April 14, 2014 by socialworkmmu
Beyond the Childcatchers: International perspectives on the representation of social work in film and television
4th European Conference for Social Work Research 2014 in Bozen-Bolzano, Italy
SWIFT (Social Work in Film and Television) has been invited to present a Special Interest Group at this year’s conference. If you are this year’s conference, come along, have some popcorn and watch some films with us!
Dr. Martin King (Manchester Metropolitan University)
Professor Emilio José Gómez Ciriano (Universidad de Castilla-La Mancha)
David Edmondson (Manchester Metropolitan University)
The group session seeks to introduce the work of SWIFT (Social Work in Film and Television) and promote the further development SWIFT as an international research network.
Aims of SWIFT:
– Identify, explore, evaluate and compare international portrayals and representations of social work in film and television drama.
– Develop an innovative and shared methodological approach to analysing social work in film and television.
– Inform, synthesise and critically analyse contemporary global narratives and discourses about social work and welfare; informing international debates about the purpose and future of social work, welfare and community wellbeing.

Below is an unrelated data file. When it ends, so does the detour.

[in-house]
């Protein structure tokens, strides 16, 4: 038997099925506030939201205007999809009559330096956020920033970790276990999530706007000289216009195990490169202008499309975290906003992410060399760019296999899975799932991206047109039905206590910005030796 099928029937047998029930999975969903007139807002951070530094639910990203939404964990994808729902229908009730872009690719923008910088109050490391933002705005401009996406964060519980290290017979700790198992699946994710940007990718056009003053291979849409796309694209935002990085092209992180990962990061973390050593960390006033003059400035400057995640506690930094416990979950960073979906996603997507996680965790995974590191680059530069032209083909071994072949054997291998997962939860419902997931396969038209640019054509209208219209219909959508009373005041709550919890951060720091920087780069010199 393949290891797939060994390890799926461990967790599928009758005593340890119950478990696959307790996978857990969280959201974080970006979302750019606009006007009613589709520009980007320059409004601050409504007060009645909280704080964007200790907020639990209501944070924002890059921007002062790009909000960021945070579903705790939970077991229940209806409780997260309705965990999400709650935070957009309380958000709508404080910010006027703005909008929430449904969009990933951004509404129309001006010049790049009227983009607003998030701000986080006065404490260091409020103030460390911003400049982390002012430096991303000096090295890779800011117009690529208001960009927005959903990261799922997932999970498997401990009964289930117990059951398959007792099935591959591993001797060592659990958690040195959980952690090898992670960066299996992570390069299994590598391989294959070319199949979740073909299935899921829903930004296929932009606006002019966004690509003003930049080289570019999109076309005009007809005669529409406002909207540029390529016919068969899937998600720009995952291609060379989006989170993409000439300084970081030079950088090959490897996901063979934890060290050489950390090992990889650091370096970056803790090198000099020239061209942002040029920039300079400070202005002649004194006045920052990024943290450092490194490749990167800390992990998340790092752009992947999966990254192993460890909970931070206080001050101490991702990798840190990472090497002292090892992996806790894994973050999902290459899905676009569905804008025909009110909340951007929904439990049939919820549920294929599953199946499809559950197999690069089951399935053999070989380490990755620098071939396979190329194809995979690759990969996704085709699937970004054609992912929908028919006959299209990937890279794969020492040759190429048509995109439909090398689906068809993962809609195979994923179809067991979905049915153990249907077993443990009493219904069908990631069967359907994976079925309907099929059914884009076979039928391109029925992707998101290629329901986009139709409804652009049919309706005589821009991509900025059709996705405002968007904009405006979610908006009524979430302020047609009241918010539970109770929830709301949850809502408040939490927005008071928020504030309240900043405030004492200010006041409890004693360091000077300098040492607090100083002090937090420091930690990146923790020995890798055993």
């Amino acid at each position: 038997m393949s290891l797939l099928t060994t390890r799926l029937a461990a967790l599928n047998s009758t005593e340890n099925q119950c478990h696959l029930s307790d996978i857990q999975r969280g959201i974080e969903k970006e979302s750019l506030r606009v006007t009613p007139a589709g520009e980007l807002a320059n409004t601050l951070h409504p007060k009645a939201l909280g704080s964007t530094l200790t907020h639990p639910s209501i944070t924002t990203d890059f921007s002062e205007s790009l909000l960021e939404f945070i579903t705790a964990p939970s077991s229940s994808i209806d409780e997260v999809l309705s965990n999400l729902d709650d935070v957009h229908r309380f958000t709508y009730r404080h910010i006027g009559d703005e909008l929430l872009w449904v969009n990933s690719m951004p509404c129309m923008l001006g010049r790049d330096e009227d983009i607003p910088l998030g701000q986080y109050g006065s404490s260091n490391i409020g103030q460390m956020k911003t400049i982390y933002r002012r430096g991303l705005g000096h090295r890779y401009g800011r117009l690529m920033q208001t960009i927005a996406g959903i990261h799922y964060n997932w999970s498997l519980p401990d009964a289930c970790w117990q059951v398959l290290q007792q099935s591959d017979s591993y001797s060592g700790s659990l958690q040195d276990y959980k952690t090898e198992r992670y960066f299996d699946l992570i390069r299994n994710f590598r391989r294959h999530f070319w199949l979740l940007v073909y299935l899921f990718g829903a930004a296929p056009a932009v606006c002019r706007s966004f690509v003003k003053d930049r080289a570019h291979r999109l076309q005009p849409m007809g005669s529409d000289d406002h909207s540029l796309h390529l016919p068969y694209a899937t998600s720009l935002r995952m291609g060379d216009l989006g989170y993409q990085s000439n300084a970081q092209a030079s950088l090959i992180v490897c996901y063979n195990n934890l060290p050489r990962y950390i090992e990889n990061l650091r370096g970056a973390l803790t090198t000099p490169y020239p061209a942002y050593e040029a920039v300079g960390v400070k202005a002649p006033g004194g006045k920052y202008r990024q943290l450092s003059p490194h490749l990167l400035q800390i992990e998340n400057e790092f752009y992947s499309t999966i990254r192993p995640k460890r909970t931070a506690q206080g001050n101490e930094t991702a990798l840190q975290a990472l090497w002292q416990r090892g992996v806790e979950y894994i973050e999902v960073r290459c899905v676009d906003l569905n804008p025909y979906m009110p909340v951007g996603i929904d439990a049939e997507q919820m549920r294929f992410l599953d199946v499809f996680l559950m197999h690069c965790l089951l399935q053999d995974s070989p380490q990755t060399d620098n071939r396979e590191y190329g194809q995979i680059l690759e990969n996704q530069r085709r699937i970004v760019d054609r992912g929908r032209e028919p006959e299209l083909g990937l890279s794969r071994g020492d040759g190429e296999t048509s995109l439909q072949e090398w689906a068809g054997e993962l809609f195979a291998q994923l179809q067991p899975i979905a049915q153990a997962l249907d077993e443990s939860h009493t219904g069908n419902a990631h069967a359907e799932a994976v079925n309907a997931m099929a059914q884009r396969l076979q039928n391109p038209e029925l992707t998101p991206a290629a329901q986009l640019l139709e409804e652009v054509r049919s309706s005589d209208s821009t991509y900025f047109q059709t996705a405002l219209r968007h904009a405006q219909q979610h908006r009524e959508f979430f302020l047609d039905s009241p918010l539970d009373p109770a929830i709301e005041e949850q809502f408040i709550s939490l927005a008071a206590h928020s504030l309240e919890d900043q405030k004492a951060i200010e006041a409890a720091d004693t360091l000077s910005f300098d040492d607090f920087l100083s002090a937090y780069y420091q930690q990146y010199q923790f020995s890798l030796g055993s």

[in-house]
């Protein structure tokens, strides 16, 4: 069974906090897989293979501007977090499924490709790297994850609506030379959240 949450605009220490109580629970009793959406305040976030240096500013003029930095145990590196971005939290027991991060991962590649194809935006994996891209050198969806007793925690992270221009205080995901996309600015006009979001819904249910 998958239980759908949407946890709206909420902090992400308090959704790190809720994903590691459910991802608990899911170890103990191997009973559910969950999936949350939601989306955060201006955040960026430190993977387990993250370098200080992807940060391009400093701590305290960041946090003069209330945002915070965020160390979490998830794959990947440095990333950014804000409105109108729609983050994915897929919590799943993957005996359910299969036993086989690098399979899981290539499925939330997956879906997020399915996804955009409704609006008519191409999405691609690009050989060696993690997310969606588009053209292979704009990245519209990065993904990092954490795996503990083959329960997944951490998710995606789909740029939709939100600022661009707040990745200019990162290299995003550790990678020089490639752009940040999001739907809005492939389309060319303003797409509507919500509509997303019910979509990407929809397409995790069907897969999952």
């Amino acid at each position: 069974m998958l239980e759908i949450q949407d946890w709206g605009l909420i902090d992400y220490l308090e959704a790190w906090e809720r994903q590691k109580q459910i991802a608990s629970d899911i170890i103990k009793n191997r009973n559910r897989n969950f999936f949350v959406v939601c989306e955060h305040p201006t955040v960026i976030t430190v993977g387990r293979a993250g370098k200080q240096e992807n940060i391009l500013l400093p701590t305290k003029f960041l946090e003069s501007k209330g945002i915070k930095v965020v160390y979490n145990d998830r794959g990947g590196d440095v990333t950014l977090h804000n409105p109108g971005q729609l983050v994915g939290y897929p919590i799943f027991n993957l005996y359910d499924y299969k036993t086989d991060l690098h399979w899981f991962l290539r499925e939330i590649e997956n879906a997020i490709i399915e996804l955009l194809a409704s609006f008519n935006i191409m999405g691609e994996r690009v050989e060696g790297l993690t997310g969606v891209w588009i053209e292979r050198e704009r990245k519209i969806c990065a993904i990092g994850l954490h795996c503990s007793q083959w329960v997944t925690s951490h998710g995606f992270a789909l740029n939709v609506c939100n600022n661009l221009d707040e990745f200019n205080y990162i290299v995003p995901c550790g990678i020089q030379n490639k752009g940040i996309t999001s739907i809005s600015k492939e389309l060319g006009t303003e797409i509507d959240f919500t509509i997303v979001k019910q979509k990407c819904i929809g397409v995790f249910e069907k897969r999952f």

SWIFT: Background and introduction
Commentaries on public perceptions of social work, particularly in the UK, have consistently evidenced the difficult relationship between social work, the media and the public (Tickle, 2012). Social work is closely identified, in media and dramatic portrayals, in relation to child protection failures and often as complicit in undermining families and communities.
Social workers are an increasing presence in contemporary film and television drama, frequently portrayed in relation to narratives about child protection, the removal of children from families and located in relation to boundaries between public/private spheres of family life. Dramas also typically locate those in need/at risk or using welfare services, within discourses about ‘deserving’ and ‘undeserving’; about poverty, welfare and the ‘choice’ to be poor; debates about the purpose of the state in welfare. SWIFT argues, such representations serve to encourage and reinforce increasingly hostile and negative impressions of social workers and endorse particular neo-liberal ideologies and discourses about welfare, family life and communities (Carey and Foster, 2012). They also reflect, endorse and reinforce judgements about service users, and carers which demonise and stigmatise those who are vulnerable or in need.
The SWIFT research network seeks to explore national and international representations of social work in film and television drama in order to raise awareness of the impact of these on social work and public responses to social workers and welfare. SWIFT originated from examination of the impact on social work of emerging negative discourses/representations of social work and communities in film and television texts, locating these in their social-historical context.